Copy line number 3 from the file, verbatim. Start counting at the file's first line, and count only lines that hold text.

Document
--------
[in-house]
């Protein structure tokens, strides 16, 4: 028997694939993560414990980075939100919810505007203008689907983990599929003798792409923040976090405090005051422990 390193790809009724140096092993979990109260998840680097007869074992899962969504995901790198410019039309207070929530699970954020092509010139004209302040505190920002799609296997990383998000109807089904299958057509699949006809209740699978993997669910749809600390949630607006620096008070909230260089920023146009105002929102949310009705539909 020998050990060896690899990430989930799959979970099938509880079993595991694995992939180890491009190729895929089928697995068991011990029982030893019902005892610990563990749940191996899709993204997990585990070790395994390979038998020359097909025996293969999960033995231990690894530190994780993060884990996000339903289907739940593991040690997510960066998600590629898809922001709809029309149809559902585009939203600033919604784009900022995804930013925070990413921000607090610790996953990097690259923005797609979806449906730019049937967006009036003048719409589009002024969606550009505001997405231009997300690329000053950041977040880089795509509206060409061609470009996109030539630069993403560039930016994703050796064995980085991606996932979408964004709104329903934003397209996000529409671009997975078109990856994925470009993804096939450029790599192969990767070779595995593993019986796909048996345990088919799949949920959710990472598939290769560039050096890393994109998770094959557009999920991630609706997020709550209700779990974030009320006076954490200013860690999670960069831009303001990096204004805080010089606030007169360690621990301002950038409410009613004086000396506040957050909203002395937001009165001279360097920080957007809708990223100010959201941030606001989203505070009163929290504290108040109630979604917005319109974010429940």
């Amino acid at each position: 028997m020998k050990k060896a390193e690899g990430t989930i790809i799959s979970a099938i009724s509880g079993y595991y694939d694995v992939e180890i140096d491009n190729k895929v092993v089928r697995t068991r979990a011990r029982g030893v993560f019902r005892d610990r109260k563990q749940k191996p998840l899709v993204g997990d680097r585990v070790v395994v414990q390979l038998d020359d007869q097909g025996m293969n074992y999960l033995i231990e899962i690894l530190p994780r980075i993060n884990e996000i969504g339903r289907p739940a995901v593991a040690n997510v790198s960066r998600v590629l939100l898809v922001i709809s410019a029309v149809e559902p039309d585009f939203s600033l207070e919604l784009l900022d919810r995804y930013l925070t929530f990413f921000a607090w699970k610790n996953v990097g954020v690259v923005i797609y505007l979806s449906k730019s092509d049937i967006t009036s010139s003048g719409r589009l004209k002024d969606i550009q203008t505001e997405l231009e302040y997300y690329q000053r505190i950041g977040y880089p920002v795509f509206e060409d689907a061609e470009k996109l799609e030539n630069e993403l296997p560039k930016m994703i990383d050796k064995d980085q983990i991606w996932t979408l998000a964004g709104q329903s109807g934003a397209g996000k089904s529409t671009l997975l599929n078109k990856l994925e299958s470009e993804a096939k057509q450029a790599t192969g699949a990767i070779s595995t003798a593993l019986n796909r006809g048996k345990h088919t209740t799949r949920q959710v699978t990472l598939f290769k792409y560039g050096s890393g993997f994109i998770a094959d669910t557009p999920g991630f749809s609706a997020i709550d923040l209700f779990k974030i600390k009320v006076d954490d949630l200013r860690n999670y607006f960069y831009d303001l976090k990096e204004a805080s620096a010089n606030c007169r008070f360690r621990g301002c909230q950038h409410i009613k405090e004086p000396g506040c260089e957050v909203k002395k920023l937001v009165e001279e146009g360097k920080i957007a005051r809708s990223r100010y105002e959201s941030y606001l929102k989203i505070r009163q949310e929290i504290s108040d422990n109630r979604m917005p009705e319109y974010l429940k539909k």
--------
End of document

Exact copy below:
């Amino acid at each position: 028997m020998k050990k060896a390193e690899g990430t989930i790809i799959s979970a099938i009724s509880g079993y595991y694939d694995v992939e180890i140096d491009n190729k895929v092993v089928r697995t068991r979990a011990r029982g030893v993560f019902r005892d610990r109260k563990q749940k191996p998840l899709v993204g997990d680097r585990v070790v395994v414990q390979l038998d020359d007869q097909g025996m293969n074992y999960l033995i231990e899962i690894l530190p994780r980075i993060n884990e996000i969504g339903r289907p739940a995901v593991a040690n997510v790198s960066r998600v590629l939100l898809v922001i709809s410019a029309v149809e559902p039309d585009f939203s600033l207070e919604l784009l900022d919810r995804y930013l925070t929530f990413f921000a607090w699970k610790n996953v990097g954020v690259v923005i797609y505007l979806s449906k730019s092509d049937i967006t009036s010139s003048g719409r589009l004209k002024d969606i550009q203008t505001e997405l231009e302040y997300y690329q000053r505190i950041g977040y880089p920002v795509f509206e060409d689907a061609e470009k996109l799609e030539n630069e993403l296997p560039k930016m994703i990383d050796k064995d980085q983990i991606w996932t979408l998000a964004g709104q329903s109807g934003a397209g996000k089904s529409t671009l997975l599929n078109k990856l994925e299958s470009e993804a096939k057509q450029a790599t192969g699949a990767i070779s595995t003798a593993l019986n796909r006809g048996k345990h088919t209740t799949r949920q959710v699978t990472l598939f290769k792409y560039g050096s890393g993997f994109i998770a094959d669910t557009p999920g991630f749809s609706a997020i709550d923040l209700f779990k974030i600390k009320v006076d954490d949630l200013r860690n999670y607006f960069y831009d303001l976090k990096e204004a805080s620096a010089n606030c007169r008070f360690r621990g301002c909230q950038h409410i009613k405090e004086p000396g506040c260089e957050v909203k002395k920023l937001v009165e001279e146009g360097k920080i957007a005051r809708s990223r100010y105002e959201s941030y606001l929102k989203i505070r009163q949310e929290i504290s108040d422990n109630r979604m917005p009705e319109y974010l429940k539909k």